As a ChemE student you will be familiar with differential equations in general and the separation of variables in particular.

The good news is that because the potential energy of an electron in an atom is a function of distance from the nucleus only it is possible to separate the variables in the quantum differential wave equation (Schrodinger etc).
This means that we can express the wavefunction as the product of three functions, each one only involving one of the three coordinates

So we have in spherical coordinates

$\psi = R\left( e \right)\Theta \left( \theta \right)\Phi \left( \phi \right)$

So of the four quantum numbers, n, l, m and s

m is the magnetic quantum number and s the spin number and do not contribute to potential energy.

For an S shell electron l = 0 and the angular part is therefore constant.

So we are left with the radial part R(r)

The probability of finding an S electron in a small element of volume, dv at a distance between  r and (r + dr) is then [R(r)]2dv.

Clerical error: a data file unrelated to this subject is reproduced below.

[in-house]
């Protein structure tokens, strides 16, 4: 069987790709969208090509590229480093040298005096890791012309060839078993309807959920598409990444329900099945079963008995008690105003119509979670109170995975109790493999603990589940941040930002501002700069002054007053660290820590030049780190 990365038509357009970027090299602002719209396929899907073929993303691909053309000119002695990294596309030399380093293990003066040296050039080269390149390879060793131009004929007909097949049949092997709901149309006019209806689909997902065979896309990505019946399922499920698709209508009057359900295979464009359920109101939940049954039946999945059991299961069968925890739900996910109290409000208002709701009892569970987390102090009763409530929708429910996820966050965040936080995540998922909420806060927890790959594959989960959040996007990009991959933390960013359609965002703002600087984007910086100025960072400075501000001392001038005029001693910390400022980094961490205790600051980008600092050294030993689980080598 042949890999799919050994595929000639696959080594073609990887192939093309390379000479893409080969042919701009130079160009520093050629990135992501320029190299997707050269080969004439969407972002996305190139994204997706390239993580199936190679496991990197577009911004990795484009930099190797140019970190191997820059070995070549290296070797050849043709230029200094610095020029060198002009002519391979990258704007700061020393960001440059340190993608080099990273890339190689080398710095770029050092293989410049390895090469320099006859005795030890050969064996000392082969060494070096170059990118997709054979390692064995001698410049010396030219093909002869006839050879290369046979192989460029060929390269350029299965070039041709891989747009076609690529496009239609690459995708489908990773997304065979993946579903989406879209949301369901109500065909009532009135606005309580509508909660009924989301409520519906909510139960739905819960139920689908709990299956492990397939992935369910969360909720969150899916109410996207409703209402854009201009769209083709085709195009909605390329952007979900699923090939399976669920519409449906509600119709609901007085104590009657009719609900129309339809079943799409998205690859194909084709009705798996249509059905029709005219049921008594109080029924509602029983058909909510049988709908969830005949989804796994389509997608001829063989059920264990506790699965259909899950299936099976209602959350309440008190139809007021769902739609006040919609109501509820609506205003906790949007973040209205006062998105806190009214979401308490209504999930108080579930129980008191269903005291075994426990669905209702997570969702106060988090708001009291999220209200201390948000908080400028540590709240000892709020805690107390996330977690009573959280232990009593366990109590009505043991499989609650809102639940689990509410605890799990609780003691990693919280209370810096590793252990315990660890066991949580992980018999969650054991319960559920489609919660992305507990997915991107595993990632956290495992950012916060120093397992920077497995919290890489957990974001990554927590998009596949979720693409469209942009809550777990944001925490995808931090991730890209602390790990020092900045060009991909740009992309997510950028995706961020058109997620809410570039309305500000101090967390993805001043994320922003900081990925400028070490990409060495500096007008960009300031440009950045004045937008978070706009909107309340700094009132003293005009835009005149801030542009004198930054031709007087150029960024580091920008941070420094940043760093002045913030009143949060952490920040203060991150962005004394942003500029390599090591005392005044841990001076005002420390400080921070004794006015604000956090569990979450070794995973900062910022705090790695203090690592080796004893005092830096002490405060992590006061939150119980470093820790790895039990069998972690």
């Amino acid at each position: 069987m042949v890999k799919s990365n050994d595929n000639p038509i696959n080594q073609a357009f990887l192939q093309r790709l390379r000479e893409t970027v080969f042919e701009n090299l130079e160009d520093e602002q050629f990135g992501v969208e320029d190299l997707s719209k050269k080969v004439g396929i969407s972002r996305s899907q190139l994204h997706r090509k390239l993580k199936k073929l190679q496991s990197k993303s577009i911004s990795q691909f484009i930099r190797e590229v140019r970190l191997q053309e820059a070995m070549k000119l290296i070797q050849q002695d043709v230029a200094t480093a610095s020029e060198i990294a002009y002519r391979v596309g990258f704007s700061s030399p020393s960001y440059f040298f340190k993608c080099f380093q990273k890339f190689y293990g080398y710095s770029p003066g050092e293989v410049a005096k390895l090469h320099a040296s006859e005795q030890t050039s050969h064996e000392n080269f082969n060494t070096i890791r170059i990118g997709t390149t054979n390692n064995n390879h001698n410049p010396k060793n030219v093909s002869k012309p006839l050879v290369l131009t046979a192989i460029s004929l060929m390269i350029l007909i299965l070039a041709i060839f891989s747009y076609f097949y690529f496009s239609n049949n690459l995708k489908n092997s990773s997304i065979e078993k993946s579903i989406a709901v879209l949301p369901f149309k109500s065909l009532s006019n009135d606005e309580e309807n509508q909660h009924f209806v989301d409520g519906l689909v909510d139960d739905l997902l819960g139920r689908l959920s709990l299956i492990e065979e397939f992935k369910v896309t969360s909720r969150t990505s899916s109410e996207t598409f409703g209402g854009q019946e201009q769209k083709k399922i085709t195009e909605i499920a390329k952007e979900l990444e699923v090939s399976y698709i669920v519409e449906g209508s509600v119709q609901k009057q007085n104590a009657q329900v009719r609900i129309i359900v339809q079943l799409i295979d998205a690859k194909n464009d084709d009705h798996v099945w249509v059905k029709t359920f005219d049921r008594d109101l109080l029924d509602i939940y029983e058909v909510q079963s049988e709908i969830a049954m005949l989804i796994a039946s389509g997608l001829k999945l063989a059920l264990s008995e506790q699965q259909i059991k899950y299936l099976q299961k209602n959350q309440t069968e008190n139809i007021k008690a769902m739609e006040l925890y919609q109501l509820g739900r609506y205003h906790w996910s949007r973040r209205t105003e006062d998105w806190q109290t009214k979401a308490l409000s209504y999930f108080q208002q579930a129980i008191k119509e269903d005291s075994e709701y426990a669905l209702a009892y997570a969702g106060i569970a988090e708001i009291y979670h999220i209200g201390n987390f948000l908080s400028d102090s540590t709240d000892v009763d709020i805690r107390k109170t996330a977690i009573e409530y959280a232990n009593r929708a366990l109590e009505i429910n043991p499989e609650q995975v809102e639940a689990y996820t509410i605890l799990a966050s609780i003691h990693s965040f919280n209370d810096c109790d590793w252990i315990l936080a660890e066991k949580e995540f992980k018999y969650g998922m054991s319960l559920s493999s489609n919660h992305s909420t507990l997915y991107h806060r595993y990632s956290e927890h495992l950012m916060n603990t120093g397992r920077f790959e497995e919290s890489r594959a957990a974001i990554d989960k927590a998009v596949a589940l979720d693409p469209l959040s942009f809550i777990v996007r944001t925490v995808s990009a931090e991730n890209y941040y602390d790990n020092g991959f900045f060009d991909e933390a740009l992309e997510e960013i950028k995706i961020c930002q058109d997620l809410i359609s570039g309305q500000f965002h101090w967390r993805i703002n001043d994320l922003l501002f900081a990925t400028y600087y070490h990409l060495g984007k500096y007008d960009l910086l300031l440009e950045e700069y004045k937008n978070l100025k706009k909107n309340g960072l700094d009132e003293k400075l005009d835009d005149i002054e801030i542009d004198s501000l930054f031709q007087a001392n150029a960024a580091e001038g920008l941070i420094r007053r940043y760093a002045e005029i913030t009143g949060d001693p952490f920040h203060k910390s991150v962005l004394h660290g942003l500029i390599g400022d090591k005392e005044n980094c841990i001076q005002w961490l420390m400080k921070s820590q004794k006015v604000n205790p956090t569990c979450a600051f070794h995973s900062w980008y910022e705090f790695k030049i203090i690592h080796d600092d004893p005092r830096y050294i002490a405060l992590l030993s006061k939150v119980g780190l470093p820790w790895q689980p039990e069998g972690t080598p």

Also the probability of finding the electron anywhere between between r and (r+dr)
That is lying in a spherical shell of radius r and thickeness dr is given by replacing dv by the volume of the shell

volume  = 4πr2dr

So we have

The probability = 4π[R(r)]2 r2dr

and the function  4π[R(r)]2 ris the radial probability distribution function you have plotted.

Does this help?

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5 hours ago, joigus said:

That's certainly true for outer electrons. Are you sure it is also for inner electrons?

Well I don't know it for certain. All the exercises my teacher did were with outer electrons, except one, she did one with "inner electrons" (I at least consider 2s orbital as inner), and it was the same criterion, however, i'm not 100% sure.

4 hours ago, studiot said: